The four-hour expose centres on claims from James Safechuck and Wade Robson, who state the musician, who died in 2009, sexually abused and manipulated them when they were children.
The documentary premiered at the Sundance Film Festival, and was quickly slammed by Jackson's estate, who released a statement condemning Reed and the other people involved in the making of the project.
"Leaving Neverland isn't a documentary, it is the kind of tabloid character assassination Michael Jackson endured in life, and now in death," the lengthy statement read in part. "The film takes uncorroborated allegations that supposedly happened 20 years ago and treats them as fact. These claims were the basis of lawsuits filed by these two admitted liars which were ultimately dismissed by a judge."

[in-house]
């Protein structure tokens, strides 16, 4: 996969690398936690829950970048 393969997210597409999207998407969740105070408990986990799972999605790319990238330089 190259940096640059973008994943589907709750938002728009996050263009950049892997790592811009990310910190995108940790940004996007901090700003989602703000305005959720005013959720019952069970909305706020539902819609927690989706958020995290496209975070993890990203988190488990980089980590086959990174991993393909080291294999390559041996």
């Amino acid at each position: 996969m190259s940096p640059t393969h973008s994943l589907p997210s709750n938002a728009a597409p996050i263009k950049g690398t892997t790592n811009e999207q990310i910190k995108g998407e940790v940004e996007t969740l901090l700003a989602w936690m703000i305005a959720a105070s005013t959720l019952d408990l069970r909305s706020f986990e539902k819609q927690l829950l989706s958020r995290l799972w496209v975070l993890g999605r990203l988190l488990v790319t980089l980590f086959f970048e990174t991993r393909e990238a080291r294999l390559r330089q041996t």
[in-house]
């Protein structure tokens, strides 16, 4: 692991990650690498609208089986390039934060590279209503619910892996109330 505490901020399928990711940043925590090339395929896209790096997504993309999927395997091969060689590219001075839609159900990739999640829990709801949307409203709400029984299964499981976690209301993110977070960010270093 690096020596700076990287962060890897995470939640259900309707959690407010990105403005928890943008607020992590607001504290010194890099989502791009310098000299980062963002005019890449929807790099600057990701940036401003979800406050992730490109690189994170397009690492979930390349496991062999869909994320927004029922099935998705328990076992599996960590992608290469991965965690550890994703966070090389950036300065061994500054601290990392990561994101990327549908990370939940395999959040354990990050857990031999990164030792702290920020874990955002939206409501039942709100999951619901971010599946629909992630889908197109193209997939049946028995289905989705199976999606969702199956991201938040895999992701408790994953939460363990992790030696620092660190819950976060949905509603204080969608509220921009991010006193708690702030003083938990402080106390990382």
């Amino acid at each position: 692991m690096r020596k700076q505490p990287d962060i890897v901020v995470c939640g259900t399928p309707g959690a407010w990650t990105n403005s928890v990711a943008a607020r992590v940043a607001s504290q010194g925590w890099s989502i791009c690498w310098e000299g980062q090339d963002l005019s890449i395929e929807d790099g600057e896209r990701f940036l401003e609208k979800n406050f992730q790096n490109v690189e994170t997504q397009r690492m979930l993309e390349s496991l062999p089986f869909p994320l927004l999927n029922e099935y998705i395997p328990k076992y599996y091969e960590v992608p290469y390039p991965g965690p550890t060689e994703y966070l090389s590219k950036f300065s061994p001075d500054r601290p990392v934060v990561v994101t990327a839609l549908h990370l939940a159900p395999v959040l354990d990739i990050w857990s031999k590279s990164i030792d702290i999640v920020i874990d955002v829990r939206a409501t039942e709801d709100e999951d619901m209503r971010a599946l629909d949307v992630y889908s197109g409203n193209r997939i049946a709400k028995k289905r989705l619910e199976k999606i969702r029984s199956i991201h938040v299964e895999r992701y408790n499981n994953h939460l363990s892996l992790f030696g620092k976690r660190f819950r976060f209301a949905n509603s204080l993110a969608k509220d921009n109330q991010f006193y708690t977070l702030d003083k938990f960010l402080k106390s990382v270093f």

However, Reed has now responded, telling USA Today the statement makes it clear the representatives of the estate haven't seen his film.
"How can you call a four-hour documentary 'tabloid'? That beats me," he mused. "It's pretty much what you'd expect them to say. The statement contains nothing that is of concern and no substantial criticism of the film. They obviously haven't seen it, and I'm not engaging with the substance of what they're saying."
While Reed considered including testimonies of other people who claim to have been abused by Jackson, he eventually decided that "the film is the story of James Safechuck and Wade Robson".
"No one else was in the bedroom with them," he added. "If there are people out there who were also intimate with Michael Jackson and spent many nights with him in bed that were not molested, that's fine. It doesn't in any way negate the story of these two individuals. So for the estate to say, 'Well, you haven't spoken with other people who weren't molested by Michael Jackson' is absurd."